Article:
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A season of change: What to expect when the Harrisburg Senators play their first game since 2019
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Minor League Baseball

A season of change: What to expect when the Harrisburg Senators play their first game since 2019

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Six hundred five days.

That’s how long it has been since the Harrisburg Senators have played a game that counts.

On Tuesday night, the Senators will take the field in Somerset, N.J., for the first game of the 2021 minor league baseball season. Opening day will mark a welcome return of minor league baseball after a prolonged absence due to the COVID-19 pandemic. One week later, the team will play its home opener at FNB Field when it hosts the Richmond Flying Squirrels.

In one way, it marks the gradual return to normalcy as vaccinations increase and infection rates drop both locally and nationally in some places. But protocols are still in place and will continue to affect Harrisburg’s schedule, players and the fan experience on City Island this upcoming season.

Starting a month later than usual, the Senators will play only a 120-game schedule, 20 less than usual, with no playoffs planned at this time. Every series will be six games long and run Tuesday through Sunday each week against the same opponent to reduce scheduled travel mileage and expenses.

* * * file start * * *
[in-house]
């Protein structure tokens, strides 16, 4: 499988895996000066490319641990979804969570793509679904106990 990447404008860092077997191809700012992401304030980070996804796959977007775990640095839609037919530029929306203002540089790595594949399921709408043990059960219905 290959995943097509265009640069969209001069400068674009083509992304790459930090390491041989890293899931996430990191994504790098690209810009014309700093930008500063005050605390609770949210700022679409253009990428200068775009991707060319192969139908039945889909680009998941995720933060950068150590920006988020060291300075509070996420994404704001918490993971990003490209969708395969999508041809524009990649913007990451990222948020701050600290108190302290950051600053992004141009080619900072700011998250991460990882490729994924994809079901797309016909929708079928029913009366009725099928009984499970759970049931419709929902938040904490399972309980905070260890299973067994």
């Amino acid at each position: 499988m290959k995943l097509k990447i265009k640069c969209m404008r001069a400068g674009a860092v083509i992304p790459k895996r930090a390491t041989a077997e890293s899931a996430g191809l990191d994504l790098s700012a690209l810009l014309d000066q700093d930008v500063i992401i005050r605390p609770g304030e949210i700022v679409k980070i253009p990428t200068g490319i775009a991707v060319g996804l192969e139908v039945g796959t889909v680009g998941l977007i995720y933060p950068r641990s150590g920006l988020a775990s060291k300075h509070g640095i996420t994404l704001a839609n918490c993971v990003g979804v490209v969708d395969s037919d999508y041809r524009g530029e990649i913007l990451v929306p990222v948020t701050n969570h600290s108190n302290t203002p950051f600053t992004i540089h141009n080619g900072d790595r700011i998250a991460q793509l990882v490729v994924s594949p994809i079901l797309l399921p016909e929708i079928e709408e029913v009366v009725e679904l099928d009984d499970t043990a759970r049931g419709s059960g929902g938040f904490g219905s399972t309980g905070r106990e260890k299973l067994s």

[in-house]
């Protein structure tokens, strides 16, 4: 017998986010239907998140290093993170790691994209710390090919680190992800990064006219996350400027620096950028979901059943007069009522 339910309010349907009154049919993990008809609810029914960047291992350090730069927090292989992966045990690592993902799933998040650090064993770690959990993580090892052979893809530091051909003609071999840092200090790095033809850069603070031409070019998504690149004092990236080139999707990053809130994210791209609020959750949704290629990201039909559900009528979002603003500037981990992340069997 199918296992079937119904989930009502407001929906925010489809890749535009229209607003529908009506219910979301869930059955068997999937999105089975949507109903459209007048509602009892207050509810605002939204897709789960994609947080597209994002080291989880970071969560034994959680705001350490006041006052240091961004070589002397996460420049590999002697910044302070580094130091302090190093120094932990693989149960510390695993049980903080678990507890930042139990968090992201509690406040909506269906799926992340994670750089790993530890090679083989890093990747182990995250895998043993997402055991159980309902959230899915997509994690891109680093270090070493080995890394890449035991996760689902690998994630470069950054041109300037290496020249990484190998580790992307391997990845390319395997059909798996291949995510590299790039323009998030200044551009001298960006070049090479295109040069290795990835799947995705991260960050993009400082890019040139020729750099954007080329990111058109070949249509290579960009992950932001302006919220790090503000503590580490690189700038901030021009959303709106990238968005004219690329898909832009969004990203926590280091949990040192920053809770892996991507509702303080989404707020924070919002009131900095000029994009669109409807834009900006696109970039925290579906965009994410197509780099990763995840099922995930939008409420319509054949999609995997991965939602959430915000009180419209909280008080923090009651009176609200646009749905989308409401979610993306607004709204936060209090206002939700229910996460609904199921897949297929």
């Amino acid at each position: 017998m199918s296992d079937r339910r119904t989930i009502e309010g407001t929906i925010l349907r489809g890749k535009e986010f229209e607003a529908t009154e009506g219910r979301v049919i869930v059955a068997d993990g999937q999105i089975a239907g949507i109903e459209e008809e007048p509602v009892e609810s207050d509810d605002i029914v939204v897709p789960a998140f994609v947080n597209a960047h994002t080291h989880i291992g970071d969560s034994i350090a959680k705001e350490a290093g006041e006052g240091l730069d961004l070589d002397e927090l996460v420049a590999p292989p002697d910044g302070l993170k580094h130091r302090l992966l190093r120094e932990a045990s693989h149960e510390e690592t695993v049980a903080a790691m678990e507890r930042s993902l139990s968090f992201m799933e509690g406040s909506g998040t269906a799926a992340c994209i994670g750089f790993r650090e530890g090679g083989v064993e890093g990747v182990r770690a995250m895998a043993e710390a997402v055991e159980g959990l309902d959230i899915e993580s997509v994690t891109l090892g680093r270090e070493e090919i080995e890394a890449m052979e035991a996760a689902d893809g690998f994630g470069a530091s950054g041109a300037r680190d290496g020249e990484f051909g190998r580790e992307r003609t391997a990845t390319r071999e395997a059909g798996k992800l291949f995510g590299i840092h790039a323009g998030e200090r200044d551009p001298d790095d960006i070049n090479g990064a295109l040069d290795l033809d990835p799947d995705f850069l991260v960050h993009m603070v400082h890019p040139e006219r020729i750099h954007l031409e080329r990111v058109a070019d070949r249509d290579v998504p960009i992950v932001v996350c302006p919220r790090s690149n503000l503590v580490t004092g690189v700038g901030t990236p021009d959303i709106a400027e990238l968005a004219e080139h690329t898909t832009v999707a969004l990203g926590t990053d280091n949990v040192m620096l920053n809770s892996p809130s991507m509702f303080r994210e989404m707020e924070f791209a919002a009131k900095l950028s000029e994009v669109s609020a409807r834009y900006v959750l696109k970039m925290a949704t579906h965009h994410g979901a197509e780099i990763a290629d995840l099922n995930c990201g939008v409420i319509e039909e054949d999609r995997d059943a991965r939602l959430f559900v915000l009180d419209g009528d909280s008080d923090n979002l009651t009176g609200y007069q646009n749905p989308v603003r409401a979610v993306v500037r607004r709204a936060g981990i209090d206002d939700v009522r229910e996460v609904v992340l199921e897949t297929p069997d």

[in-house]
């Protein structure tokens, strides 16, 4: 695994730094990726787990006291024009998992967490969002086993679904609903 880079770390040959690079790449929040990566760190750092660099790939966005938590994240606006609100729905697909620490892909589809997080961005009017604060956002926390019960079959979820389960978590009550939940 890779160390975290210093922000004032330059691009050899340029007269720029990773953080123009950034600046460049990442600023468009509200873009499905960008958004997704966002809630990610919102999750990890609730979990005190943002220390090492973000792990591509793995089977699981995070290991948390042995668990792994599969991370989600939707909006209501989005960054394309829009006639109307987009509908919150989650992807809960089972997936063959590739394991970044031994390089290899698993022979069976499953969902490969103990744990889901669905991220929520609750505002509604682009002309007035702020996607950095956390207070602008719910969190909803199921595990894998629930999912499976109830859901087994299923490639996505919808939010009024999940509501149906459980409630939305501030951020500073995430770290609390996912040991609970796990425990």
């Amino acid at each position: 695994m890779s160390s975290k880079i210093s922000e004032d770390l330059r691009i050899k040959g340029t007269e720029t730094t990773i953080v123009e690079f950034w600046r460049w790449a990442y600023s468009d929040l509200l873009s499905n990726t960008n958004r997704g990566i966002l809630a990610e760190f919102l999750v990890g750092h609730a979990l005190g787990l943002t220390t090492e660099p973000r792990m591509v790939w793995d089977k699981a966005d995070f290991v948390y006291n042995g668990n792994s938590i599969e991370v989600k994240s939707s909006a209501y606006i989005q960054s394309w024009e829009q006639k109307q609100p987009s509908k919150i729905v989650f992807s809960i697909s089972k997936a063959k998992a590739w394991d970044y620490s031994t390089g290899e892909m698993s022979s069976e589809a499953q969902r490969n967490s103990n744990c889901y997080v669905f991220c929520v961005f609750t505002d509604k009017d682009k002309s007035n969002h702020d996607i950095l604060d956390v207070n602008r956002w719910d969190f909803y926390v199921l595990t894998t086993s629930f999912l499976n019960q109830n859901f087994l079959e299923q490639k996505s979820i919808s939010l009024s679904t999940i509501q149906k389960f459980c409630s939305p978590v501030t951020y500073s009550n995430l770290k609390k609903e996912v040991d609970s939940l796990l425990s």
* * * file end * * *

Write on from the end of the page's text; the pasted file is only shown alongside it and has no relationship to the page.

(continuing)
Players will work and live in a bubble sequestered from contact with the general public. Among the restrictions will be staggering the times in the clubhouse to limit the number of people in indoor spaces and constricting the dugout to only players and staff likely to participate in that day’s game.

Host families, long a staple of the minor leagues, are not allowed this season. On the road, players will be confined to the hotel except for team functions and low-risk outdoor activities.

Here are some of the other changes:

Fan experience

At the ballpark, a buffer zone will be around the dugouts and bullpens to insulate the players. The lower concourse behind the teams’ clubhouses will also be off-limits this year, utilizing a controlled, outdoor space for the players and umpires. Additionally, the restrictions limit the front office from having the usual pre-game and in-game activities on the field.

That separation also means the end of getting autographs from your favorite player. Other differences at FNB Field include tickets sold in pods of two, three, four or six to adhere to the social distance restrictions while limiting the capacity to Gov. Tom Wolf’s current 50% mandate for outdoor events.